THE SEED-STARTING TRAIN KEEPS ON CHUGGING

This is the hardest part of growing plants from seed, if you ask me. I started my first seeds at the end of February and I was so into them. I tended them lovingly. I checked on them four times a day.

And now, well the relationship has changed. There are still plants to be started and hundreds to be tended. But there are far more pressing and exciting jobs to do in the actual garden. Frankly, I get a little sick of my seedlings by now because they are just so needy. Well not really, but they apparently want water, light and warmth.

I jest. A little. But I will admit that I don't approach the care of my little baby plants with the same zeal that I did two months ago. Still, I've put a lot of effort into them so far. This is no time to shirk my responsibilities.

The tomatoes have grown about another four inches or more since I shot this photo.
Let's start with the tomatoes. I never used to start my own tomatoes from seed but you can grow so many interesting varieties that you just can't find if you buy plants. I planted 80 tomato seeds from eight varieties, two in each soil block, just in case one didn't germinate. Guess what? I had 100% germination! After thinning, that means I have 40 tomato plants. In case you were wondering, I have room to grow about 10 tomato plants in total, and my mom is growing a few different varieties that I'd also like to try. All will find homes, but seriously, next year, someone tell me to control myself!

Anyway, the tomatoes are growing far better than any other year. I can't explain why, but I did start feeding them about once a week with a very dilute fish fertilizer after I transplanted them to 4-inch pots. But the fact that they are growing so well is becoming a problem. It's still too cold for them to be outside in the temporary greenhouse (nights are still cold here), but they have outgrown all my lights. I may have to start adjusting the height on my racks inside to accommodate them.

Nicotiana in the back with tiny Plectranthus in the front.

Peppers and eggplant under LED lights.

Everything else is growing well, although not as rapidly as the tomatoes. I've had two relative disasters: gomphrena (only two germinated out of 16; something I blame on not soaking the seeds long enough before sowing) and zinnias, which continue to be a thorn in my side. I plan on direct sowing zinnias later, but I like to start a few ahead as well, especially the Profusion zinnias that I like to use in containers. Only about four the Profusion seeds germinated in each of the two colors I planted. I'm really sad about that and I have no explanation for it.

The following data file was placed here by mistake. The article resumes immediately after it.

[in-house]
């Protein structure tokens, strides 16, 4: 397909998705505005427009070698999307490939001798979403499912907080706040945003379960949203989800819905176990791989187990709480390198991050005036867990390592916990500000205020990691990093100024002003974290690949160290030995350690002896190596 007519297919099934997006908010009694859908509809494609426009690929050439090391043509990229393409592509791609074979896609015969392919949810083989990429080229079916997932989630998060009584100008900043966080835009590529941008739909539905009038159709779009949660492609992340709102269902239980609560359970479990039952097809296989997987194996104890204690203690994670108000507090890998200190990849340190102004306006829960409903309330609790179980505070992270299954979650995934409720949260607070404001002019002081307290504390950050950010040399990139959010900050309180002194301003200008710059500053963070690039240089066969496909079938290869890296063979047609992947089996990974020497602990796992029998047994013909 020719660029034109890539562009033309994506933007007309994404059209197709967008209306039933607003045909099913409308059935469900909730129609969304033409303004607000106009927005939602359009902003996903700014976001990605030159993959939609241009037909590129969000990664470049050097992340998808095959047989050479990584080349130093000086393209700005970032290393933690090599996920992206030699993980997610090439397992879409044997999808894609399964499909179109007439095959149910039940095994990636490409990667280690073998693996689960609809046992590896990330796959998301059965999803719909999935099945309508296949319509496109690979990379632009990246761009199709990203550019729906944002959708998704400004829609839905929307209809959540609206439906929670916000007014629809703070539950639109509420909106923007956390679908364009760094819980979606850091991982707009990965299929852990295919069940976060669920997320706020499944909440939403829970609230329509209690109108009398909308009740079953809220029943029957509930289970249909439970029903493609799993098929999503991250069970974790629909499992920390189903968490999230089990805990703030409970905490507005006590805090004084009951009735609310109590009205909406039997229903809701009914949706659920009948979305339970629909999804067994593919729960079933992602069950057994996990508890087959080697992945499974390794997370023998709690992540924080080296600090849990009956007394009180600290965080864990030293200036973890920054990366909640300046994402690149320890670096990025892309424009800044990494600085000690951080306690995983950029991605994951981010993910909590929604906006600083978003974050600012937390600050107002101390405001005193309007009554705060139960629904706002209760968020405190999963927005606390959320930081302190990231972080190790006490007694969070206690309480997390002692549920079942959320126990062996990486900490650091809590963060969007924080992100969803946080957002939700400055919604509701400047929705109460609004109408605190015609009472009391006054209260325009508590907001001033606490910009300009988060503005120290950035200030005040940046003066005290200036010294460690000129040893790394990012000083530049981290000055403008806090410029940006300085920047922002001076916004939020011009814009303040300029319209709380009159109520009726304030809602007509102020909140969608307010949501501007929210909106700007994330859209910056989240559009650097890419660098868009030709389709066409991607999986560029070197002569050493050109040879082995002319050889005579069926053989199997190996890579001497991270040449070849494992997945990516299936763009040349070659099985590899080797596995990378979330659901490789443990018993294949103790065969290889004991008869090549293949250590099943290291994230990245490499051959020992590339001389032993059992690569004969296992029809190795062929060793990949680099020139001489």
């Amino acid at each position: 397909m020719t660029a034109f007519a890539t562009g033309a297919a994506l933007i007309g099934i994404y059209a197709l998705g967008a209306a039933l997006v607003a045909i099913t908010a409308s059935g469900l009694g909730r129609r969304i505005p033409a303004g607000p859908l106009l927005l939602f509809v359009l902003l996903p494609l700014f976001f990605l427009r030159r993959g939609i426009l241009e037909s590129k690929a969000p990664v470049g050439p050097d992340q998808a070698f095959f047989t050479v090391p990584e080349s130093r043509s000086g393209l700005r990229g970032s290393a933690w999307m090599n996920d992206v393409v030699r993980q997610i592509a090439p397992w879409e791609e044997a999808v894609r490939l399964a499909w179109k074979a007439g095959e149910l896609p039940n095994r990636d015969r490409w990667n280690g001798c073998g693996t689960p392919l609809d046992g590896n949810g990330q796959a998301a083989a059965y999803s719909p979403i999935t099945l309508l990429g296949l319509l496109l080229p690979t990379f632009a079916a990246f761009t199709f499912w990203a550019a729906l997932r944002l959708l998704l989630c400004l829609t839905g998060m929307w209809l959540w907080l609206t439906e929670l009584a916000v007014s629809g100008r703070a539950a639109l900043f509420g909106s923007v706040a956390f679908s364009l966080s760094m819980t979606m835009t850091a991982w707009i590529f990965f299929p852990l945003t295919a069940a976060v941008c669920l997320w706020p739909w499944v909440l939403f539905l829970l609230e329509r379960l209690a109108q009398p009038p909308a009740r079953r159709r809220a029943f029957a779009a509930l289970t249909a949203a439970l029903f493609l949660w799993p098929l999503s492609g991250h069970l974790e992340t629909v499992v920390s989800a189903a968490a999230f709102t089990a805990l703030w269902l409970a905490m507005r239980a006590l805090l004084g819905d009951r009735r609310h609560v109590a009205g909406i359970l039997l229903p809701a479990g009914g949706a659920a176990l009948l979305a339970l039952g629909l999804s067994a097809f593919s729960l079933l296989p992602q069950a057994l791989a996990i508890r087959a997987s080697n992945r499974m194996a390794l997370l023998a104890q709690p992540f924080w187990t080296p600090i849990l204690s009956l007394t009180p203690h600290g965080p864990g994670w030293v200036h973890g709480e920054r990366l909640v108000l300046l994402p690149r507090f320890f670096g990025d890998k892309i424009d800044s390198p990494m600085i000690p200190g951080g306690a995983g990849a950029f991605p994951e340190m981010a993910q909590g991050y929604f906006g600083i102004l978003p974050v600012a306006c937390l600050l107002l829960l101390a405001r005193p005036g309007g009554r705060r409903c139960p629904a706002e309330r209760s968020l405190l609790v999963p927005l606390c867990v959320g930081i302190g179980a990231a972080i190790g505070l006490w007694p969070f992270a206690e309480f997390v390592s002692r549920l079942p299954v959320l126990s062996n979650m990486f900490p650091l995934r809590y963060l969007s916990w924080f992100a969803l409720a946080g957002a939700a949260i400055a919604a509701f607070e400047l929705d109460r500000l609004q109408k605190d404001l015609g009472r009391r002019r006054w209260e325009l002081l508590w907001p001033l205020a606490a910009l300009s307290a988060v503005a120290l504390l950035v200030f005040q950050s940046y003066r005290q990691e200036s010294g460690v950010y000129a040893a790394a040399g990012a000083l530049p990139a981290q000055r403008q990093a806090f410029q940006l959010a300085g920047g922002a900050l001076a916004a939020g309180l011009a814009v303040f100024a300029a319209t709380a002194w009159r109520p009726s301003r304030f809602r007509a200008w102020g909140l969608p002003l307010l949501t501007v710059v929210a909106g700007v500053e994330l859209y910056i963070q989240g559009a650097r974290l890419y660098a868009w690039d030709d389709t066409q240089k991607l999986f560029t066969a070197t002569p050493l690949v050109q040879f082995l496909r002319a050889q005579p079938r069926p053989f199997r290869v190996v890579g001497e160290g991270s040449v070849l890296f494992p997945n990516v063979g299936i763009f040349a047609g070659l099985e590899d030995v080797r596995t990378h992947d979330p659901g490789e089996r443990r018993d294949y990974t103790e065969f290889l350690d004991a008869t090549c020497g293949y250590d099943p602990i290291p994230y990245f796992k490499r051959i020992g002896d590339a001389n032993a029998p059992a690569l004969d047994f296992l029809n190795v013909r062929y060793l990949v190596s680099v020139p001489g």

Out in the greenhouse, the foxgloves, poppies and parsley are trucking away, seemingly not minding the cool nighttime temperatures.

And believe it or not, there are seeds yet to be sown. I wanted to start a few cucumbers and lettuce inside ahead this year, just to extend the season a little bit. I'll direct sow each as well. I also went to get more decorative with my lettuce planting, which will be easier to do with plugs rather than seeds.

I did a quick Facebook live video Monday night after work where I sort of ran around the garden looking at seeds, so for the complete rundown of what's happening in seedling land, check that out below (worst freeze frame ever; it's like Facebook purposes picks horrible scenes).



How are you feeling about your seedlings now? Are you still as fired up as you were in late winter?

PROGRESS ON THE CIRCLE GARDEN

There are so many things happening in the garden at this time of year that it's nearly impossible to report on it all here. But it is certainly blog-worthy when actual progress is made on a project!

Most of the weekend was dedicated to working in the circle garden, to the detriment, of course, of the rest of the garden, which is sorely in need of attention. But there is real pleasure in getting some actual gardening done in this area, which I've been renovating since last fall.

When we last left the circle garden, I had ripped out the existing paths and created new ones with metal edging and paver base, which will be topped with decorative gray gravel when all the planting is finished, weeded it like crazy and shared the design plan.



Somehow there was a lot of excessive soil after the path project last year but I left most of it in the beds assuming it would settle a bit. As it turned out, it didn't, and the better part of three hours was spent hauling very nice soil to a pile. I'm guessing it was about a yard and a half if not two yards just judging from the size of the pile.


Then I was able to get back to my beloved, if not quirky, chive hedge. I dug up everything that was already planted on the edges, just to inspect it and make sure it was weed free (a worthy effort judging by the pile of weeds I had), and then divided everything to outline every section of the garden in chives. I don't know that they'll grow together this year yet to form a proper hedge, but probably next year.

Rhubarb from grandma's garden that probably originally came from her parents' farm.